Spring Summer 2011 Catalogue Sneak Peeks!

These are the eight, count 'em 8!, paper packs released in the Spring Summer 2011 Close to My Heart Catalogue! So Excited!!! Let me introduce you: BLISS




My Favourite CTMH product, hands down!

Hello One and All! Well, courtesy of Facebook, I'm entering another competition, albeit a smaller one. I need to blog about my favourite CTMH product. I like a lot of their products, but at the end of the day, it always comes back to the basics, specifically, the papers. Give me some pretty papers, a glue stick and a pair of scissors (though I'd miss my trimmer!) and I can create! Papers like this:

Tell me that's not beautiful. Go on. I dare you!


Help Me Win!

I've created a video for a Close to My Heart consultant competition and would love it if you took a look! Every hit gives me points towards winning! Thanks for your help!


ABCs of Me

Hi All! It's been a while, but I thought I'd throw this post up so you don't think I disappeared into the void. A little survey about yours truly! A - Age: 32 B - Bed size: Queen, though you wouldn't always know it with Mr. Bony Bum crossing over to MY SIDE! C - Chore you hate: I actually don't hate many chorse, even the yucky ones. I suppose the worst is cleaning the microwave since it's higher up than me and awkward... but even then it's not so bad. D - Dog's name(s): Right, like I want another peeing mess making creature in my life! E - Essential start your day item: breakfast! I usually am at breakfast within 10 minutes of waking up! F - Favorite color: Red! Any shade, though not into pink. G- Gold or Silver: Gold - I'm sensitive to anything not gold. H - Height: 5'3" (Though I usually lie and say 5'4") I - Instruments you play(ed): with some skill: piano, fiddle, guitar with limited skill: trumpet, trombone, french horn, euphonium, tuba, flute, bassoon, percussion with little to no skill: clarinet, saxamaphone, oboe, recorder, ukelele J - Job title: Mistress of the House, Keeper of the Zoo, SAHM, Teacher, Mummy K - Kid(s): 2 - Girl: almost 5, Boy: 3, Girl: 14 months L - Living arrangements: two story house with 3 bedrooms, far too many bathrooms (4!), and a meagerly landscaped yard that's far too hot or shady to enjoy much. M - Mom's name: Gerharda N - Nicknames: Mel - But I HATE being called Mel by any but a few select privileged people (which doesn't include my husband!) O - Overnight hospital stay(s): Mostly for hip and knee surgeries, and two of my deliveries (the other I went home that day by choice) P - Pet Peeve: Stupid people, tardiness, smoking near non smoking areas, people who say "orientate" when they mean "orient", excessive incorrect punctuation, ignorance, I should stop before you think I'm an intolerant jerk... Q - Quote from a movie: "My name is Inigo Montoyez. You killed my father. Prepare to die." R - Right or left handed: right S - Siblings: A younger sister and much younger half brother T - Time you wake up: when ever I hear the melodious cries of one of my lovely darlings, which is any time between 5 and 7 a.m. U- Underwear: nothing exciting. V - Vegetable you dislike: the bitter ones: parsnips, radishes, turnips. W - Ways you run late: when my husband sets the pace or when something is left behind at the house X - X-rays you've had: teeth, hips, collarbone, knee Y - Yummy food you make: homemade pizza, mediterranean vegetable pie, crepes. Z - Zoo favorite: otters when they slide, and monkeys when they swing.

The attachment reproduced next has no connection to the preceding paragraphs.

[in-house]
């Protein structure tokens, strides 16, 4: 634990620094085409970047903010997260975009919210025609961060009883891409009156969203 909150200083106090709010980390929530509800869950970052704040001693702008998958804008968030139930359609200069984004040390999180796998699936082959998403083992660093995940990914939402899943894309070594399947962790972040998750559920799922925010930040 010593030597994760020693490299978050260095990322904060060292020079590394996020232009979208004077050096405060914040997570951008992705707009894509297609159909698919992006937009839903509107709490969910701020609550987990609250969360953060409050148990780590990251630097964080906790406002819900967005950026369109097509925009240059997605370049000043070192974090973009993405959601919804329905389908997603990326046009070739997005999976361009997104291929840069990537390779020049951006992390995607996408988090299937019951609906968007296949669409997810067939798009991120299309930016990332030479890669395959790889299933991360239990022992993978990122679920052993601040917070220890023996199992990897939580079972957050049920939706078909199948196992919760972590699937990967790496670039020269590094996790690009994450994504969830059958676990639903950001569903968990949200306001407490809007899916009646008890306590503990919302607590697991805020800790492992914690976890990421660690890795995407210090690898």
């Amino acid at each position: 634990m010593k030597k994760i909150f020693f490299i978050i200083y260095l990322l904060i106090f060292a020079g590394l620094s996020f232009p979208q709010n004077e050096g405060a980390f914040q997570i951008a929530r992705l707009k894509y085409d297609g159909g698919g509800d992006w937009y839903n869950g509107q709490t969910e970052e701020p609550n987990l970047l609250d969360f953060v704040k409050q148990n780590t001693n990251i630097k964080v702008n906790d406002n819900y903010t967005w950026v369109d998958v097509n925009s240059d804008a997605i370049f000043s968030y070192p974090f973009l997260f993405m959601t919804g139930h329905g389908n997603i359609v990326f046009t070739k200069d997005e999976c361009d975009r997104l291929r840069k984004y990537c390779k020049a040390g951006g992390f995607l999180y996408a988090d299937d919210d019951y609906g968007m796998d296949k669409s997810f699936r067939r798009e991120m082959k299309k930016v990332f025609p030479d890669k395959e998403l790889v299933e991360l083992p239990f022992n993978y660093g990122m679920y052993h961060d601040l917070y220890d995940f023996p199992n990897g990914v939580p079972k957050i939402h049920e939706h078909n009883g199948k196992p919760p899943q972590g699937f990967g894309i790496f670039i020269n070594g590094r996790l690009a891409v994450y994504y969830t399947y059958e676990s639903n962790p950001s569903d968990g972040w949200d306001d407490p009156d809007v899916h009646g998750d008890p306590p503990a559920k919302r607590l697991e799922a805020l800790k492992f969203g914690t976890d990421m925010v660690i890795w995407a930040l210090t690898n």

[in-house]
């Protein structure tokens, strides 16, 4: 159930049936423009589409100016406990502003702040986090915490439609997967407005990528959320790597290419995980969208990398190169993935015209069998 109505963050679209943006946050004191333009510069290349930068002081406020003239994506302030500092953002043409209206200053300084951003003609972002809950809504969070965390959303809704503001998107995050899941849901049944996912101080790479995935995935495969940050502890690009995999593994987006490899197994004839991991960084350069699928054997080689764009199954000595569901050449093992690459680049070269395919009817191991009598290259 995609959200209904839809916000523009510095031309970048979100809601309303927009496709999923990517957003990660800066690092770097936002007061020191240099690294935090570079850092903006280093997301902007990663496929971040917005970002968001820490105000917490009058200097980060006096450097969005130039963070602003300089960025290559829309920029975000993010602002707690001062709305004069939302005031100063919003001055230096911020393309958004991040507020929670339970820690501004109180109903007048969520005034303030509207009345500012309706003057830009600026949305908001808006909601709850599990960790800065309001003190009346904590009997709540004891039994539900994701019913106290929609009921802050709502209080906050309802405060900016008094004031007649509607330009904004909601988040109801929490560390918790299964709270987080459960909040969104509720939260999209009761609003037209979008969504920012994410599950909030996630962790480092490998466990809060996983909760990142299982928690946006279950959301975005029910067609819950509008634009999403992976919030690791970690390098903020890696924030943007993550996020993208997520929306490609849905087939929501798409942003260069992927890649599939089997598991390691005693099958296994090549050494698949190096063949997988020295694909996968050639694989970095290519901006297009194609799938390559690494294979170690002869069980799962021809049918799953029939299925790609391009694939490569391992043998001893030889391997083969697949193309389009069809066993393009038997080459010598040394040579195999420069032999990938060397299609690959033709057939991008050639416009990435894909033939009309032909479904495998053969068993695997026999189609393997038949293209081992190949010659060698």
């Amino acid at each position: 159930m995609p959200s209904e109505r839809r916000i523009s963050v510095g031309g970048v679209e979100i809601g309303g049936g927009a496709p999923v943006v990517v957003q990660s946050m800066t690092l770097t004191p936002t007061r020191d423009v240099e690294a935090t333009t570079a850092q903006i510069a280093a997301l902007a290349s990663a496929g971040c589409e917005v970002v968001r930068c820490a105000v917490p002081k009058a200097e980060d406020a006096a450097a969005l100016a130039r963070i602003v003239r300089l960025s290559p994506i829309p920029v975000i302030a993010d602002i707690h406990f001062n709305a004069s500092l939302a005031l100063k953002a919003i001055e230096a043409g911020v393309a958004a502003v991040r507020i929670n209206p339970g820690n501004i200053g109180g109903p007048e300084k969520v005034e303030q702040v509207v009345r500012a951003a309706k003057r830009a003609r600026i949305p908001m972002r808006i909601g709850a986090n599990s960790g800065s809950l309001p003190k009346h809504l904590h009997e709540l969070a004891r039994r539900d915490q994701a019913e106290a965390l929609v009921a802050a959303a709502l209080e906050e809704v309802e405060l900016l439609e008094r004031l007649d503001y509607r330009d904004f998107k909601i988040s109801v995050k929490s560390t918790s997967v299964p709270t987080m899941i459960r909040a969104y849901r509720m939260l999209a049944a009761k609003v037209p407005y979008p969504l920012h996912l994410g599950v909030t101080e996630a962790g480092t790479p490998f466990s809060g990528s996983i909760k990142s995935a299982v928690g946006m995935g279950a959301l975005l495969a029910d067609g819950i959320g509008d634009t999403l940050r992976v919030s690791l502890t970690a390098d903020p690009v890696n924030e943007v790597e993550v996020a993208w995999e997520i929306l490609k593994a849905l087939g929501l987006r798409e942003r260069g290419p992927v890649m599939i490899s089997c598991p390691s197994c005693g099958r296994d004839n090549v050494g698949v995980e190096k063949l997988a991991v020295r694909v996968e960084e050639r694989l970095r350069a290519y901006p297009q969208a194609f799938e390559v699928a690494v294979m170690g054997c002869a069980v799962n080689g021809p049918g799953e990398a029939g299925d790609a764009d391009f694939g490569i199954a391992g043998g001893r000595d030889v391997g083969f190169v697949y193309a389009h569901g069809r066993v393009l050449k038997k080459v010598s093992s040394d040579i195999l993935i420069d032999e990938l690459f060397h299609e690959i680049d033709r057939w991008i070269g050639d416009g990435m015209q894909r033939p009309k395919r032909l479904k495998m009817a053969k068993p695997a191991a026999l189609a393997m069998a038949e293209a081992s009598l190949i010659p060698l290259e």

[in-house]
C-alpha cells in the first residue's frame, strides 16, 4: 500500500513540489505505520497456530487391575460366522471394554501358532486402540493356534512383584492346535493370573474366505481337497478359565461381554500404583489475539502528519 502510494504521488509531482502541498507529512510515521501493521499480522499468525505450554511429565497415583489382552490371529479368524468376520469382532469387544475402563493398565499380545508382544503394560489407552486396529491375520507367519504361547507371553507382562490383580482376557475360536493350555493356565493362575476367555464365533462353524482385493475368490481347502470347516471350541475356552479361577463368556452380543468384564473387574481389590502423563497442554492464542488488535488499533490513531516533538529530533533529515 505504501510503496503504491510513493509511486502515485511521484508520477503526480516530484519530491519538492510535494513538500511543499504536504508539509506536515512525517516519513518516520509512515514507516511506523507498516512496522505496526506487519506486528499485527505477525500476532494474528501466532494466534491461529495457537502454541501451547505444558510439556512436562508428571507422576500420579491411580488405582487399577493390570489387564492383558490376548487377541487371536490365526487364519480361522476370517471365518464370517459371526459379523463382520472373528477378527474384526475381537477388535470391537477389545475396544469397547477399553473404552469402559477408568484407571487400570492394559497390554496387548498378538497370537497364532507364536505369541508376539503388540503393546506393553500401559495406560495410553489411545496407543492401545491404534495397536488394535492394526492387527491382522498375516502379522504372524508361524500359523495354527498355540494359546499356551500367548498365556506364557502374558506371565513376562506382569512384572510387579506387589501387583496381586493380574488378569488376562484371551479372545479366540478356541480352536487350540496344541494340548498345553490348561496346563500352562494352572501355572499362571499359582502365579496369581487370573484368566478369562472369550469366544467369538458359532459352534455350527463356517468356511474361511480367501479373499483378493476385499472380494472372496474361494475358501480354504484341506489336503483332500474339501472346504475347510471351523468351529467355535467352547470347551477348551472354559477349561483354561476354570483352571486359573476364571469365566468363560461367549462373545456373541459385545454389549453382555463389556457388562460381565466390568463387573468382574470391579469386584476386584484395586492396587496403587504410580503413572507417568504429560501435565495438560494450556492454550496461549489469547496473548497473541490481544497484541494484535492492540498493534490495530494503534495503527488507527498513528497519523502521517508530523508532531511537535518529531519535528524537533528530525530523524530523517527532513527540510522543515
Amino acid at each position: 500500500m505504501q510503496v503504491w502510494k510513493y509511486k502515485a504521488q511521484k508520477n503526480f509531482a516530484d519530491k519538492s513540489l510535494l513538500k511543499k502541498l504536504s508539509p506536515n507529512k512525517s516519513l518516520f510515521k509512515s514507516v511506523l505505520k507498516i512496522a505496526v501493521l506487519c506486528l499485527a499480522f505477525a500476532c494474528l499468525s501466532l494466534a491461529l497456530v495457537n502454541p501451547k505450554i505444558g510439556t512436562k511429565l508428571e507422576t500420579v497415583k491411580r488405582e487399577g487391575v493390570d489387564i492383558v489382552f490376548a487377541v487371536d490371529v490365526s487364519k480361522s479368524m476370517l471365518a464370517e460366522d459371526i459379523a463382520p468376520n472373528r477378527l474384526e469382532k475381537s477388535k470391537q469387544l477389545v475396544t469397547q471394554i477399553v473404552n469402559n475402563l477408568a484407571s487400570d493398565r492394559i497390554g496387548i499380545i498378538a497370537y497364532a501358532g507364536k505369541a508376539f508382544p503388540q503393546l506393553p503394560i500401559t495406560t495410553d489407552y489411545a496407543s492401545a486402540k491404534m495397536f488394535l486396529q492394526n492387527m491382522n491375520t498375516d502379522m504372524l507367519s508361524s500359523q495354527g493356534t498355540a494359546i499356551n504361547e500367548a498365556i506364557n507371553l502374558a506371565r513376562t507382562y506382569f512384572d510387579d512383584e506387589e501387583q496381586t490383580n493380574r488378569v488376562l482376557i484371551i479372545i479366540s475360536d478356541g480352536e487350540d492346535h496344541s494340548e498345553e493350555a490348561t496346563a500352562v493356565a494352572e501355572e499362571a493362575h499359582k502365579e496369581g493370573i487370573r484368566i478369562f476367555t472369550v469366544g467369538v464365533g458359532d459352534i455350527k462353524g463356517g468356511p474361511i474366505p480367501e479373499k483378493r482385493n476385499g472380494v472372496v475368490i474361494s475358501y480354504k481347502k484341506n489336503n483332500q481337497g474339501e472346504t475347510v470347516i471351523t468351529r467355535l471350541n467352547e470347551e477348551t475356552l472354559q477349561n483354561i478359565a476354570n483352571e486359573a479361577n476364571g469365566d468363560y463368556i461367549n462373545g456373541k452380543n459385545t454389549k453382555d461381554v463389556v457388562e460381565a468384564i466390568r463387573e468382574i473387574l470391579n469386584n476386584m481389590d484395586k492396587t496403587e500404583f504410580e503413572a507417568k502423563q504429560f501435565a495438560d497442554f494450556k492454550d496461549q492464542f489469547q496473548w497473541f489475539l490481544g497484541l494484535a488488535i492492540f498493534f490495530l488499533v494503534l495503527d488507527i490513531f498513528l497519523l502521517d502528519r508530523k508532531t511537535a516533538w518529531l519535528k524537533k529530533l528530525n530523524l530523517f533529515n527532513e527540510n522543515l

Blog Candy... Go! Go! Go!

Hey everyone! Just a note to say go over to "A LITTLE SCRAPPY CREATION" and enter to win yummy blog candy... no, not the edible kind! Her site is awesome and uses lots of CTMH goodness... Check my links to the left <----- Caio!


New Releases from Close to My Heart!

The New Catalogue is online as of MAY 1!!! But here's a sneak preview of the paper packs coming out...
Moon Doggie
Animal Crackers


When Art Inspires Life

Stuff of Life
So instead of just watching the videos on Youtube, today we finally sat down and did a little life imitating art session, just me and Miriam! What fun! And since she already had seen the video, she kind of had an idea where we were going with the whole project! What do you think? Totally cute, or what? Later we adapted the design and made a similar card using layered flowers. Here's the Miriam and her final product, and the video by our heroine, Kristina Werner!


Stuff of Life
I'm it!

I found this photo in the fourth folder, fourth picture. My boy Finnegan watering our rand new garden last summer. Believe it or now, by the end of the summer you couldn't see the dirt through the plants. My garden makes me happy! (Oh, except the clematis in the back there which I'm pretty sure up and died on us). Aren't the lilies soooo beautiful?! And there is one little plant in there that got to be about 3 feet tall and about 3 feet in diameter too, much to my surprise! There will be some shuffling of plants this spring! Oh, I can't wait for spring!


Reflections on Idiocy: an essay in one part.

Stuff of Life
Am I crazy? No, seriously. Am I? That's what I've been asking myself for the past few weeks as I've realized the immensity of the task before me in my Master's Degree. What kind of an idiot was I to think I could finish a Masters, including a thesis might I add, while raising three children four and under? That's what I've been wondering for the past while.
Needless to say, as evidenced above, the stress might finally be getting to me. You see, it was all fine and dandy before when I was taking courses where the professors said "Here. Read this and respond in 300 words by Friday." That was okay. They told me what to read, how to respond, and gave me a hard timeline to do it in. I'm good at external motivation.